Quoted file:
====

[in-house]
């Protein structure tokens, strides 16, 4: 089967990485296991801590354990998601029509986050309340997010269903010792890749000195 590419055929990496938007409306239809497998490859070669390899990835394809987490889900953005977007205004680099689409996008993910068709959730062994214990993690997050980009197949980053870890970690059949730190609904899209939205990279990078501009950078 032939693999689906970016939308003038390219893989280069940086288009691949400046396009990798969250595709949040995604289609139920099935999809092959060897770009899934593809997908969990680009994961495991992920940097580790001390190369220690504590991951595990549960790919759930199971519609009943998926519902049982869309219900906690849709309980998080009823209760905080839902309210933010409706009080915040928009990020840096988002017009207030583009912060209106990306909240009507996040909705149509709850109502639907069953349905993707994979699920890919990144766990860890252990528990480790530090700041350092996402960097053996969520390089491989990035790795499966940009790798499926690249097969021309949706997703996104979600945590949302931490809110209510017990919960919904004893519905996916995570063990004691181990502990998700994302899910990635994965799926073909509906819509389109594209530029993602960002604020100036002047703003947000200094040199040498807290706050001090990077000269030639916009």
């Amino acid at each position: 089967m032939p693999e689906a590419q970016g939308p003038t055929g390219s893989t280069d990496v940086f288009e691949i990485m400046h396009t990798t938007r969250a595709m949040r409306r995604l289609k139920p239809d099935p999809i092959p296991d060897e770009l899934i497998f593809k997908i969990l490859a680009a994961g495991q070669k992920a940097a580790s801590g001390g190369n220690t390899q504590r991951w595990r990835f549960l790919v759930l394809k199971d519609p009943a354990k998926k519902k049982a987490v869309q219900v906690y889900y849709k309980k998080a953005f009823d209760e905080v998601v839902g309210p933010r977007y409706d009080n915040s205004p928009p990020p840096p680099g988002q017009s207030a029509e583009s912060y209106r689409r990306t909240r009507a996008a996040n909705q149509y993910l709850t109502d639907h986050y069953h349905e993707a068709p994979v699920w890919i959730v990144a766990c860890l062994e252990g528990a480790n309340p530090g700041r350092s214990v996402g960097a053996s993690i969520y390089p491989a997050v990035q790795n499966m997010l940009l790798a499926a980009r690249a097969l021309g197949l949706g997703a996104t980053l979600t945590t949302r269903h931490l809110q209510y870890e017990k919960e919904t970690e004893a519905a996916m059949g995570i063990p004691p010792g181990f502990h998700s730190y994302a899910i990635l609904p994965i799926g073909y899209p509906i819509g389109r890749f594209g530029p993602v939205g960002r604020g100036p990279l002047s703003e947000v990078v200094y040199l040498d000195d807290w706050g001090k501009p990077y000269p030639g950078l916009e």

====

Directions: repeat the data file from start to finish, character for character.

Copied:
[in-house]
């Protein structure tokens, strides 16, 4: 089967990485296991801590354990998601029509986050309340997010269903010792890749000195 590419055929990496938007409306239809497998490859070669390899990835394809987490889900953005977007205004680099689409996008993910068709959730062994214990993690997050980009197949980053870890970690059949730190609904899209939205990279990078501009950078 032939693999689906970016939308003038390219893989280069940086288009691949400046396009990798969250595709949040995604289609139920099935999809092959060897770009899934593809997908969990680009994961495991992920940097580790001390190369220690504590991951595990549960790919759930199971519609009943998926519902049982869309219900906690849709309980998080009823209760905080839902309210933010409706009080915040928009990020840096988002017009207030583009912060209106990306909240009507996040909705149509709850109502639907069953349905993707994979699920890919990144766990860890252990528990480790530090700041350092996402960097053996969520390089491989990035790795499966940009790798499926690249097969021309949706997703996104979600945590949302931490809110209510017990919960919904004893519905996916995570063990004691181990502990998700994302899910990635994965799926073909509906819509389109594209530029993602960002604020100036002047703003947000200094040199040498807290706050001090990077000269030639916009």
């Amino acid at each position: 089967m032939p693999e689906a590419q970016g939308p003038t055929g390219s893989t280069d990496v940086f288009e691949i990485m400046h396009t990798t938007r969250a595709m949040r409306r995604l289609k139920p239809d099935p999809i092959p296991d060897e770009l899934i497998f593809k997908i969990l490859a680009a994961g495991q070669k992920a940097a580790s801590g001390g190369n220690t390899q504590r991951w595990r990835f549960l790919v759930l394809k199971d519609p009943a354990k998926k519902k049982a987490v869309q219900v906690y889900y849709k309980k998080a953005f009823d209760e905080v998601v839902g309210p933010r977007y409706d009080n915040s205004p928009p990020p840096p680099g988002q017009s207030a029509e583009s912060y209106r689409r990306t909240r009507a996008a996040n909705q149509y993910l709850t109502d639907h986050y069953h349905e993707a068709p994979v699920w890919i959730v990144a766990c860890l062994e252990g528990a480790n309340p530090g700041r350092s214990v996402g960097a053996s993690i969520y390089p491989a997050v990035q790795n499966m997010l940009l790798a499926a980009r690249a097969l021309g197949l949706g997703a996104t980053l979600t945590t949302r269903h931490l809110q209510y870890e017990k919960e919904t970690e004893a519905a996916m059949g995570i063990p004691p010792g181990f502990h998700s730190y994302a899910i990635l609904p994965i799926g073909y899209p509906i819509g389109r890749f594209g530029p993602v939205g960002r604020g100036p990279l002047s703003e947000v990078v200094y040199l040498d000195d807290w706050g001090k501009p990077y000269p030639g950078l916009e």